In a video I did a decade ago—you can tell how ancient it is by the silly graphics—I explained that the “cholesterol-raising factor” in coffee “does not pass [through] a [drip coffee] paper filter.” Give people French press coffee, which is filtered, but without paper, and their cholesterol swells up over time, starting within just two weeks. But switch them to paper-filtered coffee, and their cholesterol comes right back down. Same amount of coffee, but just prepared differently.

“The cholesterol-raising factor from coffee beans” has since been identified: it’s the fatty substances in the oil within coffee beans. One reason it took us so long to figure that out is that it didn’t raise cholesterol in rats, or hamsters, or even monkeys—but it did in human beings. But, it apparently gets stuck in the paper filter. “This explains why filtered coffee doesn’t affect cholesterol, whereas…’boiled’, [French press], and Turkish coffees do.” Espresso, as well, which has 20 times more of the cholesterol-raising substance cafestol than paper-filtered drip coffee, with Turkish and boiled coffee being the worst—though instant and percolator coffee are pretty low, even without the paper filter.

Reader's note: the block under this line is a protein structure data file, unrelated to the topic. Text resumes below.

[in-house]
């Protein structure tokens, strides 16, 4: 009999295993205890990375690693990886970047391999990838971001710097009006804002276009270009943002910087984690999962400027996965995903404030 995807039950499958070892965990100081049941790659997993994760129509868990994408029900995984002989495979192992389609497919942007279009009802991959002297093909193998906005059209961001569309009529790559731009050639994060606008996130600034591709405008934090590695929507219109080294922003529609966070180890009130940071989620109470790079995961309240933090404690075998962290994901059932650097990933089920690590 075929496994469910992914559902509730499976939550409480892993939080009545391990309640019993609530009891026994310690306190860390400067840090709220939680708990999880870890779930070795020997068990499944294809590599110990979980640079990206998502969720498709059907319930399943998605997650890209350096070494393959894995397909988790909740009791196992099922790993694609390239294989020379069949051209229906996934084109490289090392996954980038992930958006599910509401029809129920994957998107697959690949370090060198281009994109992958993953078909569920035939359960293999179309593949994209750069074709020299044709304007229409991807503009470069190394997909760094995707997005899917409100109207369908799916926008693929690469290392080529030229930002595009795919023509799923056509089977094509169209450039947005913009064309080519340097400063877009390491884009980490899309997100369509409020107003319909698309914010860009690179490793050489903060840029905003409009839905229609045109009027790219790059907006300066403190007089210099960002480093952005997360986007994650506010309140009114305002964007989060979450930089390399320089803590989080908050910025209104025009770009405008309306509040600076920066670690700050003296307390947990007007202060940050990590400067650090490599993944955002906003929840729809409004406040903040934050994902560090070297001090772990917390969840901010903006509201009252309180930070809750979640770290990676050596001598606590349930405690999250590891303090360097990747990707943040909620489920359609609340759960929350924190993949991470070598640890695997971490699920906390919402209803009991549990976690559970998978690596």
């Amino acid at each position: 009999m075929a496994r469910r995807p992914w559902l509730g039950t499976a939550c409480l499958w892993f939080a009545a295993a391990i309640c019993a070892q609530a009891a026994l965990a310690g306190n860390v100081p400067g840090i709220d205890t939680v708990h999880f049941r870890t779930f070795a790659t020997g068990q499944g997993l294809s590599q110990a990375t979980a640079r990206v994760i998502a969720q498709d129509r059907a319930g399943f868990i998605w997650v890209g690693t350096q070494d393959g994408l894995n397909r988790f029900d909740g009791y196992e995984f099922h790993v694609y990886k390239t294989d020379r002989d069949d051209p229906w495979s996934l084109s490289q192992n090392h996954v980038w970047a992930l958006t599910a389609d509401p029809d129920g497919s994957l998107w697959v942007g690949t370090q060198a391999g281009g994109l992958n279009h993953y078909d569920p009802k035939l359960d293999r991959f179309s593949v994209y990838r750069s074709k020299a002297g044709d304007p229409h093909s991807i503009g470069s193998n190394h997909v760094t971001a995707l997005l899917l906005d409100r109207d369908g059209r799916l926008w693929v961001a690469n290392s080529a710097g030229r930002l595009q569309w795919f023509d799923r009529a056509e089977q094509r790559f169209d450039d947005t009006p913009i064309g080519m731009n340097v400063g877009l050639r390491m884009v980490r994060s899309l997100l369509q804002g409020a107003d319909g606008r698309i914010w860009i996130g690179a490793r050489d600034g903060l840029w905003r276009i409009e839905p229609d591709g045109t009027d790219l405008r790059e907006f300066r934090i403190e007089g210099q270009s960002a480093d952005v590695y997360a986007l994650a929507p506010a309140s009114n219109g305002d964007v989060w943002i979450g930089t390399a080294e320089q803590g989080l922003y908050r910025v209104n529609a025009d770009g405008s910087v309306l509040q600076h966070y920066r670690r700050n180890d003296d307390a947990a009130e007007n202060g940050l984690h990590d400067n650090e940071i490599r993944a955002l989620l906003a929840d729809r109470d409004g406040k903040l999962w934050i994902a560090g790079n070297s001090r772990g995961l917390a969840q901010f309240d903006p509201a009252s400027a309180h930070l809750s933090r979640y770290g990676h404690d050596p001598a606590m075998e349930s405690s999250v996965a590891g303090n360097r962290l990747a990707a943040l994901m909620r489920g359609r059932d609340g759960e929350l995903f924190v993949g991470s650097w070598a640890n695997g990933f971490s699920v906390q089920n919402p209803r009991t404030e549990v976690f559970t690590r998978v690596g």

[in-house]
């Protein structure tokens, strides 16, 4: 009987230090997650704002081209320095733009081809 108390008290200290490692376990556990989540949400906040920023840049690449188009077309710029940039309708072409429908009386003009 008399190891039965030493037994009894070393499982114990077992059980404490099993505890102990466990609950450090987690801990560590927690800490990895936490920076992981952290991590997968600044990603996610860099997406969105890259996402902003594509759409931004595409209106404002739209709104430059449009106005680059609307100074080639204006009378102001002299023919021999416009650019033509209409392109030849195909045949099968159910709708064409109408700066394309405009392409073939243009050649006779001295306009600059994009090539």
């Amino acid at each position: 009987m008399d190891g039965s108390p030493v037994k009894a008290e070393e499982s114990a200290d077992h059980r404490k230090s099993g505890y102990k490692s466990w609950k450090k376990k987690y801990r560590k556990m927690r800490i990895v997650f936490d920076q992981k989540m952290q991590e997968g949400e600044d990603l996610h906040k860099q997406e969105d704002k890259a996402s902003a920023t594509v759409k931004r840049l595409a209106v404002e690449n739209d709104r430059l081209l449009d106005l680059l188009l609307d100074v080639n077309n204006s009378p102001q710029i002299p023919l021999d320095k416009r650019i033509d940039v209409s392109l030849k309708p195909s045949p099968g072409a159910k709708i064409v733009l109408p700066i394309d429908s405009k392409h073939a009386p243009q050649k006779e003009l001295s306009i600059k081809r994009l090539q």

Note: if you make drip coffee with one of those metal mesh filters without the paper, it would presumably be just as bad as like the French press.

So, the studies in general “appeared to consistently find” that it was this fatty component that was then filtered out by paper. But, “a small number of studies suggested that filtered coffee may also increase cholesterol levels, and began to cast some doubt on what appeared to be a fairly clear picture.” So, yeah, “the cholesterol-raising effects brought about by the consumption of filtered coffee may not be as strong as that of the boiled coffee.” But, maybe we shouldn’t “discard the possibility that filtered coffee may also play a small but important role” in raising cholesterol.

I knew about this study, where three cups a day of filtered coffee raised total cholesterol, but the rise in LDL “bad” cholesterol was not statistically significant. Same with this study, where stopping filtered coffee reduced total cholesterol, suggesting perhaps only partial removal. But, no one had ever just measured the levels of the cholesterol-raising compounds in the paper filters…until, now.